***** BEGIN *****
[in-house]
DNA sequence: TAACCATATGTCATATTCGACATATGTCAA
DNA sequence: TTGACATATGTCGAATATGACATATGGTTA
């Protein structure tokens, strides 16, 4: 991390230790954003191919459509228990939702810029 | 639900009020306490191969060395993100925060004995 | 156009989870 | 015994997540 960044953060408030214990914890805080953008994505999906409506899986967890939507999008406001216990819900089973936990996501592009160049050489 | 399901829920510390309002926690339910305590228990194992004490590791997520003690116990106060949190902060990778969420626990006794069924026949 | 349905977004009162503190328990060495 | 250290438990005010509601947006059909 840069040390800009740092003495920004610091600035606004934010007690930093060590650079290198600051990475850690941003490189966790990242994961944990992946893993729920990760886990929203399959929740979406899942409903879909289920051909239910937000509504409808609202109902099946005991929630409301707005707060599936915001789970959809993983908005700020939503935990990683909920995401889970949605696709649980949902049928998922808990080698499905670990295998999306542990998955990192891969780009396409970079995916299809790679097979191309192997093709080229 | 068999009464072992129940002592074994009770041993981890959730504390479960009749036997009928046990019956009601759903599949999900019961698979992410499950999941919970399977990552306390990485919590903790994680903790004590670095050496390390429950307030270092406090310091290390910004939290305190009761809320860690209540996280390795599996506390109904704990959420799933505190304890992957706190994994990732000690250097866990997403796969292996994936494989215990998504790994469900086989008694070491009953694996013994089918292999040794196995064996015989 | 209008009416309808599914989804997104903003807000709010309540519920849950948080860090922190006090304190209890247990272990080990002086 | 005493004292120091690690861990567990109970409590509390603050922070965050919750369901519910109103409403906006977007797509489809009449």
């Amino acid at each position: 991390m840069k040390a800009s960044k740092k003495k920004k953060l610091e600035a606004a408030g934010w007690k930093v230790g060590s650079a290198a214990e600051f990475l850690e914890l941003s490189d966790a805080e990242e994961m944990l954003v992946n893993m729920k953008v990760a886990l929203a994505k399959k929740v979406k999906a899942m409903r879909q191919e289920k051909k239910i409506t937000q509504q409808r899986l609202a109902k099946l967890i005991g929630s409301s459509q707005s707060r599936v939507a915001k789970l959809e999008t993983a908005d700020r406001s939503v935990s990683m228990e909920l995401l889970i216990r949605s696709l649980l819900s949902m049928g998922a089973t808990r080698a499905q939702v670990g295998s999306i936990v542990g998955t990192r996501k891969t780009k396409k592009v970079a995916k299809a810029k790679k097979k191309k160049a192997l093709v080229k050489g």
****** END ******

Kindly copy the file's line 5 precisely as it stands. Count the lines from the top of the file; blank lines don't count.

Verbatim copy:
């Amino acid at each position: 991390m840069k040390a800009s960044k740092k003495k920004k953060l610091e600035a606004a408030g934010w007690k930093v230790g060590s650079a290198a214990e600051f990475l850690e914890l941003s490189d966790a805080e990242e994961m944990l954003v992946n893993m729920k953008v990760a886990l929203a994505k399959k929740v979406k999906a899942m409903r879909q191919e289920k051909k239910i409506t937000q509504q409808r899986l609202a109902k099946l967890i005991g929630s409301s459509q707005s707060r599936v939507a915001k789970l959809e999008t993983a908005d700020r406001s939503v935990s990683m228990e909920l995401l889970i216990r949605s696709l649980l819900s949902m049928g998922a089973t808990r080698a499905q939702v670990g295998s999306i936990v542990g998955t990192r996501k891969t780009k396409k592009v970079a995916k299809a810029k790679k097979k191309k160049a192997l093709v080229k050489g």